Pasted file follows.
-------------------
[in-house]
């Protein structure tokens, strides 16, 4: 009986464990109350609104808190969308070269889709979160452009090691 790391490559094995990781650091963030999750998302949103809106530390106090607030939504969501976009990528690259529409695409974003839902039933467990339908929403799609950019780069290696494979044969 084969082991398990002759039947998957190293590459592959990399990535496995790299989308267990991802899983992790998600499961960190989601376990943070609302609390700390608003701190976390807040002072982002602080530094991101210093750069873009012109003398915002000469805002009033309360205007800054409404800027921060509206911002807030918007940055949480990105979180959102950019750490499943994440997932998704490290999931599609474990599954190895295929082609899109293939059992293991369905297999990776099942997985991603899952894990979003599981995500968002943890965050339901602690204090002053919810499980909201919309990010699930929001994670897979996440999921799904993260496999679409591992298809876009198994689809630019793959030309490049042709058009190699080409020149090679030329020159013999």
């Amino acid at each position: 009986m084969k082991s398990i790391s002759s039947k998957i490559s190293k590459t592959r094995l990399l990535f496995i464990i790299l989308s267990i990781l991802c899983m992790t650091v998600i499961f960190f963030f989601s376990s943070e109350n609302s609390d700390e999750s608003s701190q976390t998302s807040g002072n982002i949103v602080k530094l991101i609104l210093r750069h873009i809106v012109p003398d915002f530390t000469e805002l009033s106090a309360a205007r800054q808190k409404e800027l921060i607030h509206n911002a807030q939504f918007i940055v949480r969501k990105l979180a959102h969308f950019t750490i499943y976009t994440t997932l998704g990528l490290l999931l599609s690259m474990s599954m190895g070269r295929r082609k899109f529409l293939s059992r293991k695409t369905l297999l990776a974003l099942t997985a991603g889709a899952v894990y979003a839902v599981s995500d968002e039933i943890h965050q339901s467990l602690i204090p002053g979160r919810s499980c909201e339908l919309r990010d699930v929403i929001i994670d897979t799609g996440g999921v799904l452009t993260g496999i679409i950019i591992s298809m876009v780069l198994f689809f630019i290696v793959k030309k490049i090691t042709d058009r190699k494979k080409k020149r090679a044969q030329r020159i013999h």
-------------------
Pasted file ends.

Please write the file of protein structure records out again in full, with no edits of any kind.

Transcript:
[in-house]
């Protein structure tokens, strides 16, 4: 009986464990109350609104808190969308070269889709979160452009090691 790391490559094995990781650091963030999750998302949103809106530390106090607030939504969501976009990528690259529409695409974003839902039933467990339908929403799609950019780069290696494979044969 084969082991398990002759039947998957190293590459592959990399990535496995790299989308267990991802899983992790998600499961960190989601376990943070609302609390700390608003701190976390807040002072982002602080530094991101210093750069873009012109003398915002000469805002009033309360205007800054409404800027921060509206911002807030918007940055949480990105979180959102950019750490499943994440997932998704490290999931599609474990599954190895295929082609899109293939059992293991369905297999990776099942997985991603899952894990979003599981995500968002943890965050339901602690204090002053919810499980909201919309990010699930929001994670897979996440999921799904993260496999679409591992298809876009198994689809630019793959030309490049042709058009190699080409020149090679030329020159013999």
């Amino acid at each position: 009986m084969k082991s398990i790391s002759s039947k998957i490559s190293k590459t592959r094995l990399l990535f496995i464990i790299l989308s267990i990781l991802c899983m992790t650091v998600i499961f960190f963030f989601s376990s943070e109350n609302s609390d700390e999750s608003s701190q976390t998302s807040g002072n982002i949103v602080k530094l991101i609104l210093r750069h873009i809106v012109p003398d915002f530390t000469e805002l009033s106090a309360a205007r800054q808190k409404e800027l921060i607030h509206n911002a807030q939504f918007i940055v949480r969501k990105l979180a959102h969308f950019t750490i499943y976009t994440t997932l998704g990528l490290l999931l599609s690259m474990s599954m190895g070269r295929r082609k899109f529409l293939s059992r293991k695409t369905l297999l990776a974003l099942t997985a991603g889709a899952v894990y979003a839902v599981s995500d968002e039933i943890h965050q339901s467990l602690i204090p002053g979160r919810s499980c909201e339908l919309r990010d699930v929403i929001i994670d897979t799609g996440g999921v799904l452009t993260g496999i679409i950019i591992s298809m876009v780069l198994f689809f630019i290696v793959k030309k490049i090691t042709d058009r190699k494979k080409k020149r090679a044969q030329r020159i013999h």